on the tantric path of Mahayoga, the tantric equivalent of the eleven
levels. Another definition is: Bearer of the profound method, the
knowledge which is the wisdom of deity, mantra and great bliss.
| Vidyadhara Accomplishment Tantra
(rig ‘dzin grub pa’i rgyud). One of the Eighteen
Mahayoga Tantras. The Golden Garland Chronicles names this scripture
The Tantra of Six Vidyadharas (rig ‘dzin drug pa’i rgyud).
| Vidyadhara level of longevity
(tshe’i rig ‘dzin, tshe la dbang ba’i rig ‘dzin).
The second of the four vidyadhara levels. Corresponds to the path
of seeing. The practitioner’s body turns into the subtle vajra-like
body while his mind matures into the wisdom of the path of seeing.
It is the attainment of longevity beyond birth and death.
| Vidyadhara level of mahamudra
(phyag rgya chen po’i rig ‘dzin). The third of the four
vidyadhara levels. The stage of the path of cultivation; the practitioner
emerges from the luminosity of the path of seeing in the form of
the wisdom body of unified state of the ‘path of training.’
| Vidyadhara level of maturation
(rnam par smin pa’i rig ‘dzin). The first of the four
vidyadhara levels. The beginning of the path of seeing; the practitioner
has reached stability in the development stage and his mind has
‘matured’ into the form of the yidam deity, but he is
yet to purify the remainder of the physical elements.
| Vidyadhara level of spontaneous
perfection (lhun gyis grub pa’i rig ‘dzin).
The fourth of the four vidyadhara levels. Corresponds to buddhahood,
the path beyond training. The final fruition and state of a vajra
holder endowed with the spontaneously perfected five kayas: dharmakaya,
sambhogakaya, nirmanakaya, vajrakaya, and abhisambodhikaya.
| View, meditation, conduct and fruition
(lta ba sgom pa spyod pa ‘bras bu). The philosophical
orientation, the act of growing accustomed to that - usually in
sitting practice, the implementation of that insight during the
activities of daily life, and the final outcome resulting from such
training. Each of the nine vehicles has its particular definition
of view, meditation, conduct and fruition.
(dri med bshes gnyen). A master in the Dzogchen lineage
and the crown ornament of five hundred panditas, who had attained
the indestructible form of the rainbow body.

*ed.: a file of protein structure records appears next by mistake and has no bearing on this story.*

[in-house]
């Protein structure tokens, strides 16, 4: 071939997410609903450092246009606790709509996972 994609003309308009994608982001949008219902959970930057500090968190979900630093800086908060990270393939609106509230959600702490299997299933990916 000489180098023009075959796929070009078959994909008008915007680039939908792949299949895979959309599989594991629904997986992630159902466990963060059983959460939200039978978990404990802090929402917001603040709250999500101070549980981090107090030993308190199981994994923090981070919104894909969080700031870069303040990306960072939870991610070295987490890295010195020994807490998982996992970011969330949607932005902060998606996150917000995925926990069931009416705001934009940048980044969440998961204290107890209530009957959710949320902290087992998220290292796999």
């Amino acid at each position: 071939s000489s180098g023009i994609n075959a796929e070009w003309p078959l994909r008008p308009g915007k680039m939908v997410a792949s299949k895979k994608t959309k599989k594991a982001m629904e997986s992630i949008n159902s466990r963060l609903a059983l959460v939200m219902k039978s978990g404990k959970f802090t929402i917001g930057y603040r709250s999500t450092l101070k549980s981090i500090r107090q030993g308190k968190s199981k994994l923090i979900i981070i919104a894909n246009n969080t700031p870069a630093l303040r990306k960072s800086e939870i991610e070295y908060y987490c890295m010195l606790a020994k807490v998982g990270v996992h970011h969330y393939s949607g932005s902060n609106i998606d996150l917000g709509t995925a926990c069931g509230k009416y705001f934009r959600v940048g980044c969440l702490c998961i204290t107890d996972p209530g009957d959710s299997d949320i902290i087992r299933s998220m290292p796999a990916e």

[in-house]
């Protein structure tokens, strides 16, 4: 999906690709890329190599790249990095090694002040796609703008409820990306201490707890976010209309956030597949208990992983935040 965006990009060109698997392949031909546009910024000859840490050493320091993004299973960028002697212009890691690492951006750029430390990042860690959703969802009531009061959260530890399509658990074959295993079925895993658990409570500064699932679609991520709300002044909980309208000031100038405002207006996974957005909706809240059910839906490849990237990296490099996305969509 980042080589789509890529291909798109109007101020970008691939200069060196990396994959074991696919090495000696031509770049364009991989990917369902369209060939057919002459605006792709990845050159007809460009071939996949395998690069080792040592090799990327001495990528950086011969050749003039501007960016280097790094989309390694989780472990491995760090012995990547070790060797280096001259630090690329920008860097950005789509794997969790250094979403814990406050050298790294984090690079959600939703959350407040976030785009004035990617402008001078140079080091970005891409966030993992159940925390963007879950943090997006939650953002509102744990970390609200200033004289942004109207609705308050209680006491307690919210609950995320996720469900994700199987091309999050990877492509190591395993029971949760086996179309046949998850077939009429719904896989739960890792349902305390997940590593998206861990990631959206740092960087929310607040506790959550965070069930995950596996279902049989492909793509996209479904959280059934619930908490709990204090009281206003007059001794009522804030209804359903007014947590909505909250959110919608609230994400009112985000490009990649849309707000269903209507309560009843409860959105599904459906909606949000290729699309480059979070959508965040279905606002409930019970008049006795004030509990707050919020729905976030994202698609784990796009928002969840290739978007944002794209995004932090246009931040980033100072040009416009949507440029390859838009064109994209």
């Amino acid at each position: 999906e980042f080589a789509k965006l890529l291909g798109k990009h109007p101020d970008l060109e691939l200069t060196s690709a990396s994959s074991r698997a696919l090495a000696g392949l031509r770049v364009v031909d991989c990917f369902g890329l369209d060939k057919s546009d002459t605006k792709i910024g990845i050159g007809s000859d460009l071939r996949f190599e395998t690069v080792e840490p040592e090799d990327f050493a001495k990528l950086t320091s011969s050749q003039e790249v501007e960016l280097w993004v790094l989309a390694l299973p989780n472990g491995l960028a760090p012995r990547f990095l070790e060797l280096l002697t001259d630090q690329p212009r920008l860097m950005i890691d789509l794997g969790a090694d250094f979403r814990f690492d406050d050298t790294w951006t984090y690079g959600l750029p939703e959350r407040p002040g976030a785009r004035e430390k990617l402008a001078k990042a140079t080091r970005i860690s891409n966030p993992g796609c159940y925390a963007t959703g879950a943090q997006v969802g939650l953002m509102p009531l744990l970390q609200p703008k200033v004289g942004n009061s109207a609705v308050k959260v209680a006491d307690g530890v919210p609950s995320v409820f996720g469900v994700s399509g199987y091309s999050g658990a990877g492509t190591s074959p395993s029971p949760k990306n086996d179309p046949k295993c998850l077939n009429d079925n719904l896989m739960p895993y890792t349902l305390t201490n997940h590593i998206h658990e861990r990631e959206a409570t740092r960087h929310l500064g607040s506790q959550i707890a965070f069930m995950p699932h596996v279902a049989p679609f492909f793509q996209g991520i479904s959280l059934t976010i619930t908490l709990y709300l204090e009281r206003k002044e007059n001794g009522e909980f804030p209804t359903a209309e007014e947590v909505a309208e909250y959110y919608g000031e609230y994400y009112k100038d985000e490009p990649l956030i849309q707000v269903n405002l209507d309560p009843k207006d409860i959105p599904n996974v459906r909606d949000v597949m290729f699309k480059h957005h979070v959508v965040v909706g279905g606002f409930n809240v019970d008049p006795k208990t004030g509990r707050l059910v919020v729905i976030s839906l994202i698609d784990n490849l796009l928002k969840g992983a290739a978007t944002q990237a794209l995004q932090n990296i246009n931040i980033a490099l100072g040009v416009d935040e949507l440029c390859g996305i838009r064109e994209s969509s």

| Vinaya (‘dul ba).
‘Discipline.’ One of the three parts of the Tripitaka.
The Buddha’s teachings showing ethics, the discipline and
moral conduct that is the foundation for all Dharma practice, both
for lay and ordained people.
| Vishuddha (yang dag).
The heruka of the vajra family or the tantric teachings connected
to that wrathful deity. One of the Eight Sadhana Teachings of the
| Vishuddha Heruka (yang
dag he ru ka). See Vishuddha.
| Vishuddha Mind (yang dag
thugs). See Vishuddha.
| War Goddess of Shangshung
(zhang zhung gi dgra lha). A protectress of the Bonpo doctrine.
She was subjugated by Padmasambhava and given the name Great Glacier
Lady of Invincible Turquoise Mist.
| Wheel of Yama (gshin rje’i
‘khor lo). Tantra belonging to the Sadhana Section of Mahayoga;
focused on a wrathful form of Manjushri.
| White Skull Naga Forefather
(klu’i mes po thod dkar). Another name for the protector Nyenchen
| Wind of karma (las kyi
rlung). 1) Another word for conceptual thinking. 2) The inevitable
force of the ripening effect of former deeds.
| Wisdom dakini (ye shes
kyi mkha’ ‘gro ma). Enlightened female being, the root
of activity among the Three Roots.
| Wishfulfilling jewel (yid
bzhin nor bu). A gem which grants the fulfillment of all one could
desire; thus the Buddha, one’s personal master, and the nature
of mind are often referred to as a wish-fulfilling gem.
| World-system (‘jig
rten gyi khams). A universe comprised of Mount Sumeru, four continents
and eight sub-continents.